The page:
CHOICE Review

Humans are fascinated by the promise seen in robots. It is not unlikely that soon there will be at least one robot in every household. However, from movies and books, people have also learned to fear them. As scientists build these sophisticated machines, are Asimov's Three Laws of Robotics sufficient for them to ethically function? Probably not. After all, these laws are from the (then) sci-fi literature of the 1940s. The question now is how one builds moral machines, or how one embeds (human) ethical principles in the decision making of machines that scientists build to do things instead of humans. Wallach (writer and consultant, Yale Interdisciplinary Center for Bioethics) and Allen (history and philosophy of science and cognitive science, Indiana Univ.) do not argue that they have the answers to the how-to question. But in this holistic volume, they raise many questions on what scientists need to consider when building robots. Written with an abundance of examples and lessons learned, scenarios of incidents that may happen, and elaborate discussions on existing artificial agents on the cutting edge of research/practice, Moral Machines goes beyond what is known as computer ethics into what will soon be called the discipline of machine morality. Summing Up: Highly recommended. Academic and public libraries, all levels. G. Trajkovski Laureate Higher Education Group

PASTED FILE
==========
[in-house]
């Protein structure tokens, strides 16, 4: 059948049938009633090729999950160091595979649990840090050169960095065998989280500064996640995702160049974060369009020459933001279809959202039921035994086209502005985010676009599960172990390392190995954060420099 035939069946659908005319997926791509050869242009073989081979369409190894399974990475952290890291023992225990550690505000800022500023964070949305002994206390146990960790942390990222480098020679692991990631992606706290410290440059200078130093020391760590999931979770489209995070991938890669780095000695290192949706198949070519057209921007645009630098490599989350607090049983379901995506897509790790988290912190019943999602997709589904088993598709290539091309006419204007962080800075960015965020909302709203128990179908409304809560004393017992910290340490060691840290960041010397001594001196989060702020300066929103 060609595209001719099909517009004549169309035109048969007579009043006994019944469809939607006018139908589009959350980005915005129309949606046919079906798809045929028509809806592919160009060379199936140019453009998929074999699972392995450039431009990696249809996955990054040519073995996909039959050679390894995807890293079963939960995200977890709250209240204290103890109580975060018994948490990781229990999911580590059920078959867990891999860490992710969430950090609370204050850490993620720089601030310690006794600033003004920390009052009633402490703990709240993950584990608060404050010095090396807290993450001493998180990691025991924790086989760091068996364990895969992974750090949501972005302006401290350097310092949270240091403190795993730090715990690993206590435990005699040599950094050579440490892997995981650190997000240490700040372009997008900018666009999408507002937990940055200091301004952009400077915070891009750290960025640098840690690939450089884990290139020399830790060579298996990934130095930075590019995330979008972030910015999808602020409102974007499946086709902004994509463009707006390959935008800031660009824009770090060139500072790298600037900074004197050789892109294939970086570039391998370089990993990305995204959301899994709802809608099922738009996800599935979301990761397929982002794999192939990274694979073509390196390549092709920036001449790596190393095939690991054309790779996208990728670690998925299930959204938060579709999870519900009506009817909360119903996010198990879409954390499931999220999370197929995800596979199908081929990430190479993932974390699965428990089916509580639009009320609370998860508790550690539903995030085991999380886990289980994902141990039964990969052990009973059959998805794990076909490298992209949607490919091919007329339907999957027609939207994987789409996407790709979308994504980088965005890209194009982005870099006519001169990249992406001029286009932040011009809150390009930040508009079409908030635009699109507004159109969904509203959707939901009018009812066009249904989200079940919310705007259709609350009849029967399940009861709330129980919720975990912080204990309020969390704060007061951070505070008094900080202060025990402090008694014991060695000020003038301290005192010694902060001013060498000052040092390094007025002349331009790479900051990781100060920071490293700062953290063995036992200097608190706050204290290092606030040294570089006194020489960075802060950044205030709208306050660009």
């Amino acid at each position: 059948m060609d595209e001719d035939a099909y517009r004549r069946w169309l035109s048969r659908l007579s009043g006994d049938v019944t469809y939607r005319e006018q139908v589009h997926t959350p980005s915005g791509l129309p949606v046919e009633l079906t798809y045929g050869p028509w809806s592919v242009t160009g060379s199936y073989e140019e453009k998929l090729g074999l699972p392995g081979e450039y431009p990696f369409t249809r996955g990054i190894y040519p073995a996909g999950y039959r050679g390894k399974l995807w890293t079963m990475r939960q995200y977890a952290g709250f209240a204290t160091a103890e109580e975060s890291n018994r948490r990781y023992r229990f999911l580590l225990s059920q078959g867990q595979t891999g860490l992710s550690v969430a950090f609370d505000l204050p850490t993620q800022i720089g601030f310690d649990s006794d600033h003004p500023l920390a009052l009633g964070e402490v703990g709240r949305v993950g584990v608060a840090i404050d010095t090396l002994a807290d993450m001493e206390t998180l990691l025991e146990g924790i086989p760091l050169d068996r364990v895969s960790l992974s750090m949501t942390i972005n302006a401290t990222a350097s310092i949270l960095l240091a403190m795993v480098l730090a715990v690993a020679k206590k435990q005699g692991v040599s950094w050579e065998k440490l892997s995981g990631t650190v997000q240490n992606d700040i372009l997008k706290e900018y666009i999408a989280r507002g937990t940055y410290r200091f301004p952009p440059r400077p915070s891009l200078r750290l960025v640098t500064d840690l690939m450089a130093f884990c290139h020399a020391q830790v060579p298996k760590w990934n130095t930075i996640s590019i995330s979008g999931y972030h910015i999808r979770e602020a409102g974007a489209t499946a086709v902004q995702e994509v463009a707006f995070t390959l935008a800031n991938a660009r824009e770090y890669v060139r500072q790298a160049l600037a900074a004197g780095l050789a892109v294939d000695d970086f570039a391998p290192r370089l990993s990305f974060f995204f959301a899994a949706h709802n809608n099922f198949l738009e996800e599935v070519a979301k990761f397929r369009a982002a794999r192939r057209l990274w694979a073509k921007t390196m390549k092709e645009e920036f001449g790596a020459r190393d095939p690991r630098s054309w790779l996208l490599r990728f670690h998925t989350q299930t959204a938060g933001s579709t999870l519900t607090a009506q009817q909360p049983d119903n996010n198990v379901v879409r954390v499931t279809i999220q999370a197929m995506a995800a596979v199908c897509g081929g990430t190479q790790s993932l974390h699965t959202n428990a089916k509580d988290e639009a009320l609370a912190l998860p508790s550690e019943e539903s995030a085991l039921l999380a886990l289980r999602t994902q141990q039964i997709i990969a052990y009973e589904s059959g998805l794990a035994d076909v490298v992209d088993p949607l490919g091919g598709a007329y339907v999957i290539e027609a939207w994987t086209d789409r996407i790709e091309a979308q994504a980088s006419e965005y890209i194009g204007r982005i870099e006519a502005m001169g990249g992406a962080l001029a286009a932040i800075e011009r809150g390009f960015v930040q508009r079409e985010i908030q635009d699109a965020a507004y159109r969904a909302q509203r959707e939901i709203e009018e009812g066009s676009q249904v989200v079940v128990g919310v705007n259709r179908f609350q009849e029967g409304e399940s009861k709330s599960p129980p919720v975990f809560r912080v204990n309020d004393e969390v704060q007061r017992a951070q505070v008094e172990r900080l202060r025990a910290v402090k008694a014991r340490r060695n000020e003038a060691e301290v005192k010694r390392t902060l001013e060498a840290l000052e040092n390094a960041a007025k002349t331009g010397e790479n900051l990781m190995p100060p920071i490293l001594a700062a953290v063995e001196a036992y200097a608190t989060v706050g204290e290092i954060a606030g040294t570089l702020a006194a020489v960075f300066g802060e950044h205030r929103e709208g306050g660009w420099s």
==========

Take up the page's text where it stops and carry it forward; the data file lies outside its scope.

Author notes provided by Syndetics

<br> Wendell Wallach is a consultant and writer and is affiliated with Yale University's Interdisciplinary Center for Bioethics.<br> <br> Colin Allen is a Professor of History & Philosophy of Science and of Cognitive Science at Indiana University<br>